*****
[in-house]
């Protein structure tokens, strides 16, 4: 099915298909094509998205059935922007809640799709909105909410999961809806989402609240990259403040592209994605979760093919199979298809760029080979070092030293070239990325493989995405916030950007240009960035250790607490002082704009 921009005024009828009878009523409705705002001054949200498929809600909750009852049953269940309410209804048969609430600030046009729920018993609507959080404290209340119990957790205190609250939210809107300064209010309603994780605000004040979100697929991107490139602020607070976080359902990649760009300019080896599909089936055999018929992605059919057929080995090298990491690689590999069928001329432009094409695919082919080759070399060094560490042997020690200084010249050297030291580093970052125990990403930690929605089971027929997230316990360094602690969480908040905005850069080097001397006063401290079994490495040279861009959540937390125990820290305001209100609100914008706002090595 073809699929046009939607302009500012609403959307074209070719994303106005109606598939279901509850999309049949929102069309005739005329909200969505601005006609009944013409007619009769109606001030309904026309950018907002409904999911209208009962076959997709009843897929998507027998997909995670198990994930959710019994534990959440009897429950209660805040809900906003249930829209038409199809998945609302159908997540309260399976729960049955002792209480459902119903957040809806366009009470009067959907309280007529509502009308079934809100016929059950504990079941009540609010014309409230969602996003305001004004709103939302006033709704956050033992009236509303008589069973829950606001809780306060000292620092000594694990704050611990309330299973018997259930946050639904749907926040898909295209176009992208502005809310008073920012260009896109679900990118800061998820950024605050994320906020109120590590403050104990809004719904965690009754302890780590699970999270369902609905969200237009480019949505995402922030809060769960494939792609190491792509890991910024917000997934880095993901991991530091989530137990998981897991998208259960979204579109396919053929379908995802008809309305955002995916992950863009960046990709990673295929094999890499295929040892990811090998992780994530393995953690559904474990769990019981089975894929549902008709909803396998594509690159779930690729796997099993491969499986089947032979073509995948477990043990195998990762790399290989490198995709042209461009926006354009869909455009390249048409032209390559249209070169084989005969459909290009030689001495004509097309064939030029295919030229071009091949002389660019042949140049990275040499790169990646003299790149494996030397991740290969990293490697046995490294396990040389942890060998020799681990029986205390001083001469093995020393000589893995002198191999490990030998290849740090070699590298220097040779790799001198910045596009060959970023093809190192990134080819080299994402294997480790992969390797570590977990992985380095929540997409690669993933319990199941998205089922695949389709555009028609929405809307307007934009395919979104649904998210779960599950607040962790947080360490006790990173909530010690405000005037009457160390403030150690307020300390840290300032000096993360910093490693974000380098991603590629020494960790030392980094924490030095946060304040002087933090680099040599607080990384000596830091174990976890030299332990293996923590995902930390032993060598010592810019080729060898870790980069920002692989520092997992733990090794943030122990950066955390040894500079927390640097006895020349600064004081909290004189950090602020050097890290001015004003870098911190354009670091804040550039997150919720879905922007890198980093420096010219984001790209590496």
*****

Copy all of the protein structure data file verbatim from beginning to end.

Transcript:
[in-house]
């Protein structure tokens, strides 16, 4: 099915298909094509998205059935922007809640799709909105909410999961809806989402609240990259403040592209994605979760093919199979298809760029080979070092030293070239990325493989995405916030950007240009960035250790607490002082704009 921009005024009828009878009523409705705002001054949200498929809600909750009852049953269940309410209804048969609430600030046009729920018993609507959080404290209340119990957790205190609250939210809107300064209010309603994780605000004040979100697929991107490139602020607070976080359902990649760009300019080896599909089936055999018929992605059919057929080995090298990491690689590999069928001329432009094409695919082919080759070399060094560490042997020690200084010249050297030291580093970052125990990403930690929605089971027929997230316990360094602690969480908040905005850069080097001397006063401290079994490495040279861009959540937390125990820290305001209100609100914008706002090595 073809699929046009939607302009500012609403959307074209070719994303106005109606598939279901509850999309049949929102069309005739005329909200969505601005006609009944013409007619009769109606001030309904026309950018907002409904999911209208009962076959997709009843897929998507027998997909995670198990994930959710019994534990959440009897429950209660805040809900906003249930829209038409199809998945609302159908997540309260399976729960049955002792209480459902119903957040809806366009009470009067959907309280007529509502009308079934809100016929059950504990079941009540609010014309409230969602996003305001004004709103939302006033709704956050033992009236509303008589069973829950606001809780306060000292620092000594694990704050611990309330299973018997259930946050639904749907926040898909295209176009992208502005809310008073920012260009896109679900990118800061998820950024605050994320906020109120590590403050104990809004719904965690009754302890780590699970999270369902609905969200237009480019949505995402922030809060769960494939792609190491792509890991910024917000997934880095993901991991530091989530137990998981897991998208259960979204579109396919053929379908995802008809309305955002995916992950863009960046990709990673295929094999890499295929040892990811090998992780994530393995953690559904474990769990019981089975894929549902008709909803396998594509690159779930690729796997099993491969499986089947032979073509995948477990043990195998990762790399290989490198995709042209461009926006354009869909455009390249048409032209390559249209070169084989005969459909290009030689001495004509097309064939030029295919030229071009091949002389660019042949140049990275040499790169990646003299790149494996030397991740290969990293490697046995490294396990040389942890060998020799681990029986205390001083001469093995020393000589893995002198191999490990030998290849740090070699590298220097040779790799001198910045596009060959970023093809190192990134080819080299994402294997480790992969390797570590977990992985380095929540997409690669993933319990199941998205089922695949389709555009028609929405809307307007934009395919979104649904998210779960599950607040962790947080360490006790990173909530010690405000005037009457160390403030150690307020300390840290300032000096993360910093490693974000380098991603590629020494960790030392980094924490030095946060304040002087933090680099040599607080990384000596830091174990976890030299332990293996923590995902930390032993060598010592810019080729060898870790980069920002692989520092997992733990090794943030122990950066955390040894500079927390640097006895020349600064004081909290004189950090602020050097890290001015004003870098911190354009670091804040550039997150919720879905922007890198980093420096010219984001790209590496």